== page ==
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SC inmates get second chance to get four-year degree in new program

Claflin University and the SC Department of Corrections are giving inmates a second chance to earn their bachelor's degree.
Credit: Devin Johnson

ORANGEBURG, S.C. — The 'Pathway from Prison Program' allows South Carolina inmates a second chance to earn a four-year degree. It's a new partnership between Claflin University and the South Carolina Department of Corrections.

"South Carolina leads the nation in reduced recidivism," said Cynthia Cash-Greene, Palmetto Unified School District's superintendent. "Currently, the percent is 21.9 percent. Education plays a major part in that. Education changes, the culture, the mindset, and the behavior of someone who may be incarcerated."

The inmates are first screened by the SC Department of Corrections to see if they meet the eligibility requirements. Next, they are reviewed by Claflin to see if they have graduated from high school, have a GED, or have college credits with at least a 2.0. Then, they can choose to earn a bachelor's degree in criminal justice, organizational management or psychology.

Classes began at the start of July, and there are currently 11 students enrolled. The program's interim director, Dr. Vanessa Harris, says Pathways from Prison prepares the participating students with skills to enter the workforce.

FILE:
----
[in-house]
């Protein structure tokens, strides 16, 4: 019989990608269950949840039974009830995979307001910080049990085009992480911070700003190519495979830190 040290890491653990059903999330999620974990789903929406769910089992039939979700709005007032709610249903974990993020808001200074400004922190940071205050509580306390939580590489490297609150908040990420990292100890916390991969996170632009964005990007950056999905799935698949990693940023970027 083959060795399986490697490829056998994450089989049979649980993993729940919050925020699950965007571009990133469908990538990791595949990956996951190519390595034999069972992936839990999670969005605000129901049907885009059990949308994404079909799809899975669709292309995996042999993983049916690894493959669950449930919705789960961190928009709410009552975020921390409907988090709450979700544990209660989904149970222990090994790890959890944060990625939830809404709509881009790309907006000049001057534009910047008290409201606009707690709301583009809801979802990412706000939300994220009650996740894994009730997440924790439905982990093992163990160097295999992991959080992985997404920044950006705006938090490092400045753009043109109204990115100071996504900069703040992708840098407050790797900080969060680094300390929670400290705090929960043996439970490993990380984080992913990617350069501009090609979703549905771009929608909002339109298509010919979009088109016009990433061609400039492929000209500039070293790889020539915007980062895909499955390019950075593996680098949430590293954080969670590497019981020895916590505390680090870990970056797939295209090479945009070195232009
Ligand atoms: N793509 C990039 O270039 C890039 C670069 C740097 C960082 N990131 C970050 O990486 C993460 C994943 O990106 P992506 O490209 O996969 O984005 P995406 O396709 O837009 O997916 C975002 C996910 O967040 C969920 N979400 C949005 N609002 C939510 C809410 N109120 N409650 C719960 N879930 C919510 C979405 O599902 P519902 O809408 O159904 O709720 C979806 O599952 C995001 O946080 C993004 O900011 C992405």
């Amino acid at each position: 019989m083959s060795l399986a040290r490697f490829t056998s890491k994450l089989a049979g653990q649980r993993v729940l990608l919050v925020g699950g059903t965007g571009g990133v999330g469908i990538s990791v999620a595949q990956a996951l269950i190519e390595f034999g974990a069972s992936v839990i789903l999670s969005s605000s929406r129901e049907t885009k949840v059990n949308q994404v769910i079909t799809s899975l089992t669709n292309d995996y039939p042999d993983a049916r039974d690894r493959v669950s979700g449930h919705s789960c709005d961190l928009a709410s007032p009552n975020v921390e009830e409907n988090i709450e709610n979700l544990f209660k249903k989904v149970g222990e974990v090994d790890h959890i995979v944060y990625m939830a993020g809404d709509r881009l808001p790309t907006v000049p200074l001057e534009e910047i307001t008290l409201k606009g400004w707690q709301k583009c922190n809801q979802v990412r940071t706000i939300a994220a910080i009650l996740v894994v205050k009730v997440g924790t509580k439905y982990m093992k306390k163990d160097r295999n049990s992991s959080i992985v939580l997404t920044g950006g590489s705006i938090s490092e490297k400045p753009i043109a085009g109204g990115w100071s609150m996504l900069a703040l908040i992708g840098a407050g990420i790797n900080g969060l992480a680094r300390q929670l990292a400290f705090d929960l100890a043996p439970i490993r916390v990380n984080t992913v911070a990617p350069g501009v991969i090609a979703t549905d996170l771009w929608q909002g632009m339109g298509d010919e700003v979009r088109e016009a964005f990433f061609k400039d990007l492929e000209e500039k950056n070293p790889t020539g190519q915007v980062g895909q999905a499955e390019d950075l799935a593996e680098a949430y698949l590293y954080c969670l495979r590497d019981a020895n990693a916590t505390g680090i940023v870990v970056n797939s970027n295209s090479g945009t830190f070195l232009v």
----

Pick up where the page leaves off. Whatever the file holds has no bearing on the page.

Credit: Devin Johnson

RELATED: Claflin opens social justice center in downtown Orangeburg

"We can't guarantee them a job once they complete the program," explained Dr. Harris. "However, we are giving them access to businesses and opportunities once they're released."

The program is Claflin's newest initiative coming from the social justice center they recently opened in downtown Orangeburg. The program's interim director believes more students will get a second shot at earning their degree in the fall.

"One of the key things we will be doing from the center is offering restorative justice courses," Dr. Harris said. "That will be building them up while they are incarcerated to help them be functional when they are released."

RELATED: Claflin to build new $20 million student and community center